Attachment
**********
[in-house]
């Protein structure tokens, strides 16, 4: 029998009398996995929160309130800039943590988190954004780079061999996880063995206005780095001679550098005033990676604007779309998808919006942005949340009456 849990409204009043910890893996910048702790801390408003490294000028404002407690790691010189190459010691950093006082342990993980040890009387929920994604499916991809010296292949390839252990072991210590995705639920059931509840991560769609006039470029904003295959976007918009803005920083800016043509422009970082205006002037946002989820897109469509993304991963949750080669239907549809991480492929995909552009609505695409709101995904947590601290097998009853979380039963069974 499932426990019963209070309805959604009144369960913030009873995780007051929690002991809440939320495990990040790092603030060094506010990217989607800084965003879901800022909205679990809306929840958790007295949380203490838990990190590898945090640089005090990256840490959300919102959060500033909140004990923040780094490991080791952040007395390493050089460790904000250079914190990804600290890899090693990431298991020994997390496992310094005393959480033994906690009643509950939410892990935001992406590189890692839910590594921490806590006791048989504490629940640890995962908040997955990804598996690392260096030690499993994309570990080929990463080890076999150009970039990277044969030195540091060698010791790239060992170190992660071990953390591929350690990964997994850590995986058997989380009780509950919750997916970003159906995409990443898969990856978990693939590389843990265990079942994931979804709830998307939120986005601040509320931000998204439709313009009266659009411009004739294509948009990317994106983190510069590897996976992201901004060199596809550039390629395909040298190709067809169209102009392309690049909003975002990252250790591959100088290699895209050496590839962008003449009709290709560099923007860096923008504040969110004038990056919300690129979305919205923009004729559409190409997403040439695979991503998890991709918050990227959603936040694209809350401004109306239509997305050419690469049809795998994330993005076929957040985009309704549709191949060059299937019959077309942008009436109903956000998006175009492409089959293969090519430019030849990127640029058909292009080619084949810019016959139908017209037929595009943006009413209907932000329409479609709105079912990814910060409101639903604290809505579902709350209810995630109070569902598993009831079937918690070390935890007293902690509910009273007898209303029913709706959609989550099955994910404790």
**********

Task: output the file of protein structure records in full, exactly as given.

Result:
[in-house]
């Protein structure tokens, strides 16, 4: 029998009398996995929160309130800039943590988190954004780079061999996880063995206005780095001679550098005033990676604007779309998808919006942005949340009456 849990409204009043910890893996910048702790801390408003490294000028404002407690790691010189190459010691950093006082342990993980040890009387929920994604499916991809010296292949390839252990072991210590995705639920059931509840991560769609006039470029904003295959976007918009803005920083800016043509422009970082205006002037946002989820897109469509993304991963949750080669239907549809991480492929995909552009609505695409709101995904947590601290097998009853979380039963069974 499932426990019963209070309805959604009144369960913030009873995780007051929690002991809440939320495990990040790092603030060094506010990217989607800084965003879901800022909205679990809306929840958790007295949380203490838990990190590898945090640089005090990256840490959300919102959060500033909140004990923040780094490991080791952040007395390493050089460790904000250079914190990804600290890899090693990431298991020994997390496992310094005393959480033994906690009643509950939410892990935001992406590189890692839910590594921490806590006791048989504490629940640890995962908040997955990804598996690392260096030690499993994309570990080929990463080890076999150009970039990277044969030195540091060698010791790239060992170190992660071990953390591929350690990964997994850590995986058997989380009780509950919750997916970003159906995409990443898969990856978990693939590389843990265990079942994931979804709830998307939120986005601040509320931000998204439709313009009266659009411009004739294509948009990317994106983190510069590897996976992201901004060199596809550039390629395909040298190709067809169209102009392309690049909003975002990252250790591959100088290699895209050496590839962008003449009709290709560099923007860096923008504040969110004038990056919300690129979305919205923009004729559409190409997403040439695979991503998890991709918050990227959603936040694209809350401004109306239509997305050419690469049809795998994330993005076929957040985009309704549709191949060059299937019959077309942008009436109903956000998006175009492409089959293969090519430019030849990127640029058909292009080619084949810019016959139908017209037929595009943006009413209907932000329409479609709105079912990814910060409101639903604290809505579902709350209810995630109070569902598993009831079937918690070390935890007293902690509910009273007898209303029913709706959609989550099955994910404790």